FacebookFacebookInstagram

Afternoon Swirl's Blog



Weekdays from 3-7pm, it's Stevie G and TPot...the Afternoon Swirl

bios Facebook Twitter Twitter



Response to Stevie

Yesterday 7-26-12 Stevie said Dressage, the Olympic sport, was stupid.  He got a little heat over it and Lauren wrote him an email explaining the whole thing.  We wanted to share with you in case you don't know how hard dressage is.

Stevie-
This email is in response to your comments yesterday afternoon about Dressage.  I hope you will have a better understanding of the sport after reading this.
 
 
First a brief history on Equestrian sports in the Olympics.  Equestrianism made its Summer Olympics debut at the 1900 Summer Olympics in Paris, France. It disappeared until 1912, but has appeared at every Summer Olympic Games since.  Equestrian sports are the only sports to involve a human and an animal and are the only Olympic sports where men and women compete together.  Present-day dressage evolved from the military training of horses and riders that began around 400 B.C. Cavalrymen and their horses had to be in complete harmony with each other to be successful on the battlefield.
 
Second, I’d like to address some of your misconceptions about Dressage.  You mentioned yesterday that the horse memorizes the pattern and the rider just sits there while the “horse dances”.  This could not be further from the truth.  First off, the horse does not “memorize the pattern.”  The rider memorizes the test, and asks the horse to perform this test.  It is often compared to dancing because of the partnership required to execute the movements in a Dressage test.  The various things asked of an Olympic level Dressage horse like piaffe, passage, canter pirouettes, and single tempi changes are not moves that a horse not being ridden will just go do on it’s own.  The horse performs these movements because of the communication from the rider.  This is true teamwork and partnership.   
 
Dressage is judged by giving each movement in a test a score from 0-10.   Horse and Rider are judged for the quality of the movement (was the horse moving straight, and the rider sitting squarely in the saddle? was the horse engaged from back legs to front legs?), how well it was executed (did the horse canter exactly at the letter it was supposed to?  Was the circle exactly 10m and perfectly round in shape? Did the horse piaffe in place or was it traveling?), how the horse responded to the rider’s request (did the horse throw it’s head in the air?, did the horse throw it’s shoulder in or out?).  The scores are then added and tallied as a percentage with 100% being perfect.  Most times a good score is in the 70s.  The horse performs well not because it woke up and said “I’m going to do a perfect pirouette today”, but because the rider asked and has a partnership where the horse trusts the rider and listens to what it is asked to do.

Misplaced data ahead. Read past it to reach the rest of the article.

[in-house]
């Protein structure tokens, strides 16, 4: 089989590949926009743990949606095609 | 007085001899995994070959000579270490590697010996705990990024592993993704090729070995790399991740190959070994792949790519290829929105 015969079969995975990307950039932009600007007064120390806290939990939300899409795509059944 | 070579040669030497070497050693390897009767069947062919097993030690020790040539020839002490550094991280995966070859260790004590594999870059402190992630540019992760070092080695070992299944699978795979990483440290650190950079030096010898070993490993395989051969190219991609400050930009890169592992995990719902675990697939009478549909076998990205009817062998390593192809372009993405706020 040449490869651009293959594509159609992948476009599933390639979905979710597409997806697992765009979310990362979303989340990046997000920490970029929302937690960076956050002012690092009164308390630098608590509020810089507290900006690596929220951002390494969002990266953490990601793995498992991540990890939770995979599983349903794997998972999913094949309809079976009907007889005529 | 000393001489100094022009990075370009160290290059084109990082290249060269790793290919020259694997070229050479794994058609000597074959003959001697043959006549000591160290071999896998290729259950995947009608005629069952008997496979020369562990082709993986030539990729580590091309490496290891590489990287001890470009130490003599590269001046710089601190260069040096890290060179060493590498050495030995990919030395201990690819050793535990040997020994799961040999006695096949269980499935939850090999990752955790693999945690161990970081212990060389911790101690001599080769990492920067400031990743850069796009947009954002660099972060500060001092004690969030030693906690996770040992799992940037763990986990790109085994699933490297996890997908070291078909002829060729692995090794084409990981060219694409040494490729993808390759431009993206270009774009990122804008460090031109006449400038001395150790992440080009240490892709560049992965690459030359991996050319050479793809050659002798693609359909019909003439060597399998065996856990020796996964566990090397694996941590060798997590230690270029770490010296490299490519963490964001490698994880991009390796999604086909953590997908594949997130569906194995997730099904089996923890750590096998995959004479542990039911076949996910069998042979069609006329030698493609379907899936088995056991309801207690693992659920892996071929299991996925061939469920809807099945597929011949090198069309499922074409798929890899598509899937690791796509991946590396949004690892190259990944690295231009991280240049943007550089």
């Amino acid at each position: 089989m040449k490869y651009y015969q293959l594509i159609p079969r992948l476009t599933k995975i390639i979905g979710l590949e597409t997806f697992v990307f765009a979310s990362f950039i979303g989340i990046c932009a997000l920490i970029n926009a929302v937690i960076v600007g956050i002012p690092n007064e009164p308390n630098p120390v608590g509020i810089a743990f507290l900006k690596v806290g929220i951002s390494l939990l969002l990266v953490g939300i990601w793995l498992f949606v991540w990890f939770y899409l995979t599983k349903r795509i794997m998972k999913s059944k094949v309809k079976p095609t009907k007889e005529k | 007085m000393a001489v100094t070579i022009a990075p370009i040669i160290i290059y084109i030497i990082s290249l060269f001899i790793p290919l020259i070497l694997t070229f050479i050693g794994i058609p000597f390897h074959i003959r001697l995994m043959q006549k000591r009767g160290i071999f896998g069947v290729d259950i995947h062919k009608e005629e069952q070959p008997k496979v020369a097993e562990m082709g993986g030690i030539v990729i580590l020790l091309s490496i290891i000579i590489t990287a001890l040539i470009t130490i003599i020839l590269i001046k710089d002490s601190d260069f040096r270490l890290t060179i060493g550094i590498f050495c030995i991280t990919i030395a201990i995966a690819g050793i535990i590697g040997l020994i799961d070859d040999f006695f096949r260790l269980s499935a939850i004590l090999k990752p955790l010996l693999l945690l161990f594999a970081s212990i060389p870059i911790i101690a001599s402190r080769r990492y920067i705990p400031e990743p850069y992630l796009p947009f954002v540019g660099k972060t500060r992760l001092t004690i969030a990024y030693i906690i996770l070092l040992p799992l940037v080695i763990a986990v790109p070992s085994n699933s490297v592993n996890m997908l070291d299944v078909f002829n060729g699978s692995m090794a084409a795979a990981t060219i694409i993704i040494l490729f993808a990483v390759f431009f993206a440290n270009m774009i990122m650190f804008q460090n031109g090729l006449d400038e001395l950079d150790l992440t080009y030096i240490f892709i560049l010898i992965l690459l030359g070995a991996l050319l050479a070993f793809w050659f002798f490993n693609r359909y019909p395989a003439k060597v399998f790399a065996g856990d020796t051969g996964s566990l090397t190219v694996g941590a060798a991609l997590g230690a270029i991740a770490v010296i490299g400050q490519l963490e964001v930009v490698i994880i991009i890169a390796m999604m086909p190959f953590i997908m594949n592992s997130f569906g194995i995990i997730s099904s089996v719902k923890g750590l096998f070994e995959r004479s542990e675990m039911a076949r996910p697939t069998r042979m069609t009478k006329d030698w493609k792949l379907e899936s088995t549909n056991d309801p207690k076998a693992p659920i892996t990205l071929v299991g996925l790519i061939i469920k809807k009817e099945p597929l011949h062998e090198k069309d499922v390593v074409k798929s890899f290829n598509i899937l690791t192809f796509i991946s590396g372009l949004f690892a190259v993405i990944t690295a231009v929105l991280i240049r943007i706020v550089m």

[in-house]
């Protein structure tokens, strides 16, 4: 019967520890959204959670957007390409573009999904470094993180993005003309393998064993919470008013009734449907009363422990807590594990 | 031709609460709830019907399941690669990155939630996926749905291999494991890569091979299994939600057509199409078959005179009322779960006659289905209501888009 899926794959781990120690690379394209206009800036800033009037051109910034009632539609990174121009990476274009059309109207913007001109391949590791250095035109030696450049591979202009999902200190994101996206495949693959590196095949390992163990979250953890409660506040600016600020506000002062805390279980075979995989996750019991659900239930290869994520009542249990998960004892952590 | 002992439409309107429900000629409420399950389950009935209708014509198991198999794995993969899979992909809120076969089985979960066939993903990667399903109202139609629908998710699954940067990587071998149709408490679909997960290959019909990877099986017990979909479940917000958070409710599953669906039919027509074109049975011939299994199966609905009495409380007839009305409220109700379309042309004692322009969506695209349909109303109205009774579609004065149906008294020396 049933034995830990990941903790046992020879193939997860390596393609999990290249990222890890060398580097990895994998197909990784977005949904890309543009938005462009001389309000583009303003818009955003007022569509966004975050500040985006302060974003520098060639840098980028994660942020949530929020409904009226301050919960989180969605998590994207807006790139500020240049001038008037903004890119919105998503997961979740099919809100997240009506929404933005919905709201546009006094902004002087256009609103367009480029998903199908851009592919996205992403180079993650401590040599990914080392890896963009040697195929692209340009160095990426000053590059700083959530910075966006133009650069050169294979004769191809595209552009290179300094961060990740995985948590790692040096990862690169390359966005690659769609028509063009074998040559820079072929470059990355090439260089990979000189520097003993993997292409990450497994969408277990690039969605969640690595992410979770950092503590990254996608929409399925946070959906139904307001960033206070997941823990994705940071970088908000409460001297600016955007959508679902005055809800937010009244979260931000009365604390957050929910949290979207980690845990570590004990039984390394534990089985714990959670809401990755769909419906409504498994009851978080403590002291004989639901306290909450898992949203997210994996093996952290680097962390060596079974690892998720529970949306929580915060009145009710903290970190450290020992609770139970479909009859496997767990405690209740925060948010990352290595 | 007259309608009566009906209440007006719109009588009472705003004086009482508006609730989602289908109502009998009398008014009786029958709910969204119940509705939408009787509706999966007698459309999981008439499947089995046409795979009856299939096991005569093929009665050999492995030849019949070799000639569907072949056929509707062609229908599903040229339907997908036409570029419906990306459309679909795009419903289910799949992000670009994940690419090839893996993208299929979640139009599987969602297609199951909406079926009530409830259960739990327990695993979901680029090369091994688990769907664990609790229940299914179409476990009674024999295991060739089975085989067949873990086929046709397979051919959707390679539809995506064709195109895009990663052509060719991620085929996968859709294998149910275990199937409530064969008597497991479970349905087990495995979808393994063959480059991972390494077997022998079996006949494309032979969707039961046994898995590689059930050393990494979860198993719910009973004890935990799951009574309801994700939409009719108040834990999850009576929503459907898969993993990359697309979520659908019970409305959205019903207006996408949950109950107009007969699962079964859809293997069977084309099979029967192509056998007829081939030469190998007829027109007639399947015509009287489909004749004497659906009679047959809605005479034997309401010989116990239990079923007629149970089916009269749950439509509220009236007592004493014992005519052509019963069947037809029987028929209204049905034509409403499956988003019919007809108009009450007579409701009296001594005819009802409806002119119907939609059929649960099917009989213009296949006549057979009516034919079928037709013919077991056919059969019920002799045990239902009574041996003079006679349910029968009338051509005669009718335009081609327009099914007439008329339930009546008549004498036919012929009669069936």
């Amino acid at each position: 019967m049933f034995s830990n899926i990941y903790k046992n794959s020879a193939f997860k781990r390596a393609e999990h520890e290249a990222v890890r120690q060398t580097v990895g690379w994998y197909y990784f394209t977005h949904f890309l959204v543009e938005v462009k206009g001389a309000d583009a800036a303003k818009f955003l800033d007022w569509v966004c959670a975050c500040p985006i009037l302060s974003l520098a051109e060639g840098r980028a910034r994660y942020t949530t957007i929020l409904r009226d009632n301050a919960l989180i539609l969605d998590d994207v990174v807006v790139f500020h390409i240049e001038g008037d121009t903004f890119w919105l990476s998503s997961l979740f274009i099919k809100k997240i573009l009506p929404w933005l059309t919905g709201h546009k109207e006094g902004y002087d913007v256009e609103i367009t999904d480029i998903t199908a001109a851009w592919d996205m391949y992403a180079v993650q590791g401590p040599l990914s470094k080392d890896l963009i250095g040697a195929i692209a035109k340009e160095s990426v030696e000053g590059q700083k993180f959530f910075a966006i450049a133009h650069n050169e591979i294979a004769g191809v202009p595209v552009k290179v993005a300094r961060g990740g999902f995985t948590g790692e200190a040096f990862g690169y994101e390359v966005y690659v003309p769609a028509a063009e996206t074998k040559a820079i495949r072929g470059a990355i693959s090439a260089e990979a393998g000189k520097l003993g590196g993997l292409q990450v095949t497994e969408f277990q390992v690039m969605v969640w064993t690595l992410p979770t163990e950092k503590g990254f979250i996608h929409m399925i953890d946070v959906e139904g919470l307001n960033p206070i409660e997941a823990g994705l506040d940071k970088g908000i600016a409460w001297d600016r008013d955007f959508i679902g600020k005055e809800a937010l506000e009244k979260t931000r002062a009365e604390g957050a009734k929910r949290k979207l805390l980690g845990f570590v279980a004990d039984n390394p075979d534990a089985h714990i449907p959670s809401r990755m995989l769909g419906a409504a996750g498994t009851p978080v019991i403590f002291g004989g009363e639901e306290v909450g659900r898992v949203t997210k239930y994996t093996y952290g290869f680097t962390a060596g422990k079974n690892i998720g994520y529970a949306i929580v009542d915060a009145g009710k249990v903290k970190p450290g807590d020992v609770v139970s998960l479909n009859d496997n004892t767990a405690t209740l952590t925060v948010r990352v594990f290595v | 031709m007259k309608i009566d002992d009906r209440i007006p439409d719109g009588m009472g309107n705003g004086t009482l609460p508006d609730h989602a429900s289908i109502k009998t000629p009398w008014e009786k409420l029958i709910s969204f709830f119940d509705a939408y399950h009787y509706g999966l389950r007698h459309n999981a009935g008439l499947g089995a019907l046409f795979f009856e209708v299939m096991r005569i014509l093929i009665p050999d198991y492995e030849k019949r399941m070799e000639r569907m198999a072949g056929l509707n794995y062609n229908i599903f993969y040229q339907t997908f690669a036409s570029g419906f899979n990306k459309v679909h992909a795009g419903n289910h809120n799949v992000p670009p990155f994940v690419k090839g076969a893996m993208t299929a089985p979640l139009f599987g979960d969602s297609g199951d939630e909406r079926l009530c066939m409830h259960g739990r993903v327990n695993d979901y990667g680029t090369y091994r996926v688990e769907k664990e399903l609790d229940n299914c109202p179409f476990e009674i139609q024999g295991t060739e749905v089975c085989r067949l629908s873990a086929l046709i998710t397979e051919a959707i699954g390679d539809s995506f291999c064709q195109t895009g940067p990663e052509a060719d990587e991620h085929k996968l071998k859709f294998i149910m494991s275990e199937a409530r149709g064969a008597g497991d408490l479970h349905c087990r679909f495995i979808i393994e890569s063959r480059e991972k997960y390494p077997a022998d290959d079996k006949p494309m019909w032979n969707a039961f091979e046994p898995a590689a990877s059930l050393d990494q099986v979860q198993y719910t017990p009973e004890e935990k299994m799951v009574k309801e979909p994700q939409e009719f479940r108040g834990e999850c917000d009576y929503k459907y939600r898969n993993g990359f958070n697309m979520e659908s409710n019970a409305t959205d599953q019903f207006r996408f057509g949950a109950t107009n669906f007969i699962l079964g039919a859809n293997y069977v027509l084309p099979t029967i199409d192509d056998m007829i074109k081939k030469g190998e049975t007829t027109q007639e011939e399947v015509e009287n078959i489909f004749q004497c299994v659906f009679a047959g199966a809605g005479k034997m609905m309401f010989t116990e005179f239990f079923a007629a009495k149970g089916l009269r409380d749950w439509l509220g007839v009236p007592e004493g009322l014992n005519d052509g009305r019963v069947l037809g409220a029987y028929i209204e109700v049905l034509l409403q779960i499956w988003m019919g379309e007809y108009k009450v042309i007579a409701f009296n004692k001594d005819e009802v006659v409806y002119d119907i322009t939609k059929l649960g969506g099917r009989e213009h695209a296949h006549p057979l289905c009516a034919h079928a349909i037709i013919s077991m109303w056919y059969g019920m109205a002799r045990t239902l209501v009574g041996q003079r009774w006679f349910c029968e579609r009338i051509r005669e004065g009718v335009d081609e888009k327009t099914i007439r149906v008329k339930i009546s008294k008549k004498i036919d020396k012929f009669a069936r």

You also asked if the horses got the medal – Yes the awards are given to the team of horse and rider.  For example, if a horse scheduled to go to the Olympics gets hurt before the games the rider DOES NOT get to bring a replacement horse- the next horse/rider combination on the qualifying list gets the invitation.  (And vice versa if the rider were to get hurt the horse/rider team would be replaced not just the rider).
 
Now to address some of the other sports you feel should be in the Olympics.  Baseball actually was an Olympic sport, but was voted out in 2005 for the 2012 games and was confirmed voted out in 2006.  There are many references out there that cite the lax drug rules of American baseball as part of the problem.  Next, Bowling.  Bowling has been petitioning to be included in the Olympics.  They narrowly missed the vote to be included 2012.  They meet the definition of a sport to be included in the Olympics as far as the number of countries and athletes that participate.  You might get to see Bowling in the Olympics.
 
One final thing I’d like to point out.  The alternate for the US Olympic Dressage team is from right here in the New Orleans area!  Heather Blitz and her horse Paragon are the alternates and are in London as we speak.  Paragon was bred here at Oak Hill Ranch in Folsom, Louisiana.  Heather worked at Oak Hill for a long time before moving to Wellington to compete at the higher level shows full time.  Support your local Olympians!!!  In closing – check out http://www.sedariders.org/ this is the local area dressage and eventing organization and I welcome you to come out to any of the upcoming shows and get a better idea of what Dressage is really all about!.
 
 
Wikipedia contributors. "Equestrian at the Summer Olympics." Wikipedia, The Free Encyclopedia. Wikipedia, The Free Encyclopedia, 24 Jul. 2012. Web. 27 Jul. 2012.
 
The Associated Press. "They’rrrre out! Baseball, softball out of Olympics." NBCSports. 8 Jul 2005. Web. 27 Jul. 2012.
 
"Heather Blitz and Paragon Named 2012 U.S. Olympic Team Alternates." Eurodressage. N.p., 16 June 2012. Web. 27 July 2012. <http://www.eurodressage.com/equestrian/2012/06/19/heather-blitz-and-paragon-named-2012-us-olympic-team-alternates>.
 
Thanks, Lauren
 


Photo used with creative commons license


Tags :  
Topics : Sports
Social :
Locations : FolsomLondonLouisianaNew OrleansParisWellington
People : DressageHeather Blitz




 
07/27/2012 5:07PM
Response to Stevie
Please Enter Your Comments Below
07/30/2012 11:24AM
dressage debate
dressage has no business being an olympic sport. it may be a skill but i do not consider it a sport. the olympics exemplify human physical prowess, and i do not believe that this "sport" is an adequate representation of that.
Title :
Comment :


advertise with us
Recent Blog Posts
Maybe She Should Glue It On
Big Time Pick Me Up
Closed Captioning for the "I Don't Get Its," Perhaps?
Bourne Again!
Bey & Jay or Bonnie & Clyde?
Welcome Back, Babs
Vintage Bad Taste
"It's the Things We Love Most... That Destroy Us"
Categories
Archives